Inrecent times many computer users are comfortable usingpoint-and-click (graphical) user interfaces – GUI– and so any mention of commands becomes scary and disturbing. But asa Linuxuserthe command line interface(CLI) is an integral part of the operatingsystem(OS) and also very necessarily productivity or performance-wise.There still many operations that can be best carried out using theshell alone. Over the years most of our articles on fossnaijahavefeatured prominent command solutions to many Linux configurations andsettings. So in this post we are going to talk about a very usefulcommand-line feature of Linux – SHELL SCRIPTING.
TheLinux command line, also known as the shell,is an essential part of the OS. The shell is beyond a simple CLI; ithas many advance features that can enable you to interact with Linuxdevoid of a GUI. Among these features is a well defined (programming)language syntax that you can use to carry out programming activitieson the OS. Using this programming syntax; variables can be defined,assigned values, saved in files (called shell scripts) and executedlike any other command line program.
Forinstance if you have a sequence of Linuxcommands(instructions) that you use frequently you can store them in a shellscript. Then it is possible to have the shell read the script fileand execute the commands contained in it.
Solets see how you can create and execute a simple shell script usingbash (the BourneAgain SHell)which is one of the most popular Linux shells.
CREATEA SHELL SCRIPT
To create a shell script you need to write it in a text file using and of your favorite text-editor – like gedit, vi, nano, geany etc.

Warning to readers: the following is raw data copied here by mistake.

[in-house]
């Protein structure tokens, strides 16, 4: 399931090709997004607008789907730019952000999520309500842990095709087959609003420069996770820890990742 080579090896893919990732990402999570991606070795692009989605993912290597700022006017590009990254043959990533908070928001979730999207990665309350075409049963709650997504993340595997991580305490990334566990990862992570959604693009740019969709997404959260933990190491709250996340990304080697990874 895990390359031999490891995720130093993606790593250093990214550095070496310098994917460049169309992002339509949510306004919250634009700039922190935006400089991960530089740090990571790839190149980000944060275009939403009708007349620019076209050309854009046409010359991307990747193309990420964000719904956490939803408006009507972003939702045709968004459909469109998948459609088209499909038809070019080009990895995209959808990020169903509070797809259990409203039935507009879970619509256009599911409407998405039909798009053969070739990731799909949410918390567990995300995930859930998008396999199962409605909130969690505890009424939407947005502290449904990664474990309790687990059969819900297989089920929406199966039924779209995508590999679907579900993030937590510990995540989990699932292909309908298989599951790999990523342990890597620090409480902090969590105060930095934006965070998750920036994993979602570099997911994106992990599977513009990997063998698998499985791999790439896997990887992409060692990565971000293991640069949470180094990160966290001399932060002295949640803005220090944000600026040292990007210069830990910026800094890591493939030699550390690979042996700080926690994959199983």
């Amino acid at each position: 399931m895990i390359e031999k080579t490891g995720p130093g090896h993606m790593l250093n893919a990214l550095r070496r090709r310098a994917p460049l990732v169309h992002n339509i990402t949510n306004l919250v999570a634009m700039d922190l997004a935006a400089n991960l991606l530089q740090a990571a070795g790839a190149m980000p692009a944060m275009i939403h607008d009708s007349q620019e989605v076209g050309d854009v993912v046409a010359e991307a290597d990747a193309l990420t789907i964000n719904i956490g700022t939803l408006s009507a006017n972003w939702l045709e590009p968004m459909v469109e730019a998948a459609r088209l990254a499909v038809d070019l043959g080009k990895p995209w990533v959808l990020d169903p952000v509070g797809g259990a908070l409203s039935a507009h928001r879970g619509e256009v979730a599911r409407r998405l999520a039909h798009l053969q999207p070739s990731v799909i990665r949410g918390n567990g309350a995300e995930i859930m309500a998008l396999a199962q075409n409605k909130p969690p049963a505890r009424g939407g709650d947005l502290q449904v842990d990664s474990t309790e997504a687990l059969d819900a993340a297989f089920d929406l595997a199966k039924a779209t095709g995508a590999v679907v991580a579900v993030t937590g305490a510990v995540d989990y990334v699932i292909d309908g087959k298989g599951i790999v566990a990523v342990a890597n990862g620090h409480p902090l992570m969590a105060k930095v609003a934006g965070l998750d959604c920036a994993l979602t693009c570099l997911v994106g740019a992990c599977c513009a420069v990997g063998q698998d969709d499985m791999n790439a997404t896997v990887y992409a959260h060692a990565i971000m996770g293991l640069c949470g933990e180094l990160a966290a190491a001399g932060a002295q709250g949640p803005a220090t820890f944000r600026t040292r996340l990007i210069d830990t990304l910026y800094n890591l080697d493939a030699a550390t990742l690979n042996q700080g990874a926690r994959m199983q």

Type the following into the file;
#!/bin/bash echo “Hello World!”
Then save the file as “hello” (without the “ ”).
EXECUTING THE SHELL SCRIPT
Change the file access permission (FAP) of the file, hello, to make it executable; using the following command:
chmod u+x hello
- Then you can execute then shell script using;
Then you’d get an _ Hello World! _ Printed on the terminal.
The #! characters should be the first two characters of any script followed by the interpreter to execute it; in this case the /bin/bash – since we’re using the bash shell. If you want the /bin/ksh to be the script interpreter you should write #!/bin/ksh at the beginning of the script.
Theecho command used to display messages on the screen. In this casethe echo command displays the text enclosed between the doublequotes (“ ”), HelloWorld!,on the screen.
In later posts in this series we’d see some common Linux tasks we can automate using shell scripts. But for now churn on what you just learnt about shell scripts.
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